The Merecedes-BenzW125 used by Daimler-Benz AG during the 1937 Grand Prix season was the most powerful pre-war Grand Prix car. Only in early 1980s turbo-era Formula 1 cars were able to surpass it in power. Designed by Daimler-Benz engineering team lead by Rudolf Uhlenhaut, W125 was powered by supercharged 8-Cylinder 5.6-litre engine capable to develop 595 horse power. The W125 won 6 out of 12 races where it took part, and Rudolf Caracciola won the European Driver’s Championship with the W125. Daimler-Benz drivers won 4 out of 5 European Championship races in 1937 – Caracciola was victorious in German, Swiss and Italian Grand Prix; Manfred von Brauchitsch won in Monaco. The rivals from Auto Union could only take one GP in Belgium. Mercedes driver lineup for 1937 was Rudolf Caracciola, Manfred von Brauchitsch and Hermann Lang as drivers with British Richard Seaman and Swiss Christian Kautz as junior drivers and Italian Goffredo Zehender as reserve. Seaman who signed for Mercedes-Benz against the wishes of his mother, who did not want him to drive for a “Nazi” team, got the chance to drive W125 in two Grand Epreuves in 1937 – in Germany and Italy. In addition Englishman started in many smaller Gran Prix finishing best as 2nd in Vanderbilt Cup at Roosevelt Raceway in New York. His car from this event is present in this scale model by Brumm. Seaman, who was one of the Adolf Hitler’s favorite drivers, continued to race for Mercedes in 1938-39 taking his first win in a major Grand Prix in 1938 German GP. In 1939 he fatally crashed driving the Mercedes-Benz when leading the Belgian GP in a wet race.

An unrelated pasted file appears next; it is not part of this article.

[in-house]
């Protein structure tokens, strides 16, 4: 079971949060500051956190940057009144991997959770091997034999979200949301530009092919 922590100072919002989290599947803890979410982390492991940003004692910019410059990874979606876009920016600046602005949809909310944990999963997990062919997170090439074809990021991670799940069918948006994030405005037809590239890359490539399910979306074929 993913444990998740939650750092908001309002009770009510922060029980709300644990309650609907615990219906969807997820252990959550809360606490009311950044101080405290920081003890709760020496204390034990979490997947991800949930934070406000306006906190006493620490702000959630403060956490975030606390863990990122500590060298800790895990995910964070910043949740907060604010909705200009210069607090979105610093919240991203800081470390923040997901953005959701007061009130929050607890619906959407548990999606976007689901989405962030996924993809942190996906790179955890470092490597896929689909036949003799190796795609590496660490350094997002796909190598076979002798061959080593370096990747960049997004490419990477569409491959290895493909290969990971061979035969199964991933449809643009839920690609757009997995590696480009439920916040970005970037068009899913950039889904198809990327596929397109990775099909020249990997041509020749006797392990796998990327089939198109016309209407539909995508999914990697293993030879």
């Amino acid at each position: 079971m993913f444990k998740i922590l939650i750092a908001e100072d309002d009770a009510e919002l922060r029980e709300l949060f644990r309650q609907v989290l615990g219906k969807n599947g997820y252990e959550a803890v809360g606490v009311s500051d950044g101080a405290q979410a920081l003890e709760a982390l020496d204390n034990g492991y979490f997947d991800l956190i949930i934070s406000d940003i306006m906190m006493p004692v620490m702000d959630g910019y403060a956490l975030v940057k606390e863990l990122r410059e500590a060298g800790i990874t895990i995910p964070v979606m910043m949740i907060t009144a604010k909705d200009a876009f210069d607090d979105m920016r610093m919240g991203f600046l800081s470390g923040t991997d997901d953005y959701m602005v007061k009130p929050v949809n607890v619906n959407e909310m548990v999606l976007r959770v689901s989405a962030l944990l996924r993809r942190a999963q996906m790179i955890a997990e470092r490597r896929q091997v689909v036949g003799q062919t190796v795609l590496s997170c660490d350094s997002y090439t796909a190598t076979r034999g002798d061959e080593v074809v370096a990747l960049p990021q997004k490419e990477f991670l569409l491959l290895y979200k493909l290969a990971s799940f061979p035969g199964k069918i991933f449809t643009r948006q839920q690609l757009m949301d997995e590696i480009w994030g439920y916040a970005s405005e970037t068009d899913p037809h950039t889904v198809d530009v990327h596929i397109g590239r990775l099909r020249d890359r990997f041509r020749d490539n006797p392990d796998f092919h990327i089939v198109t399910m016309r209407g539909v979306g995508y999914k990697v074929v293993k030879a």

|1937||Grand Prix||Vanderbilt Cup|
|Richard Seaman||15||Daimler-Benz AG|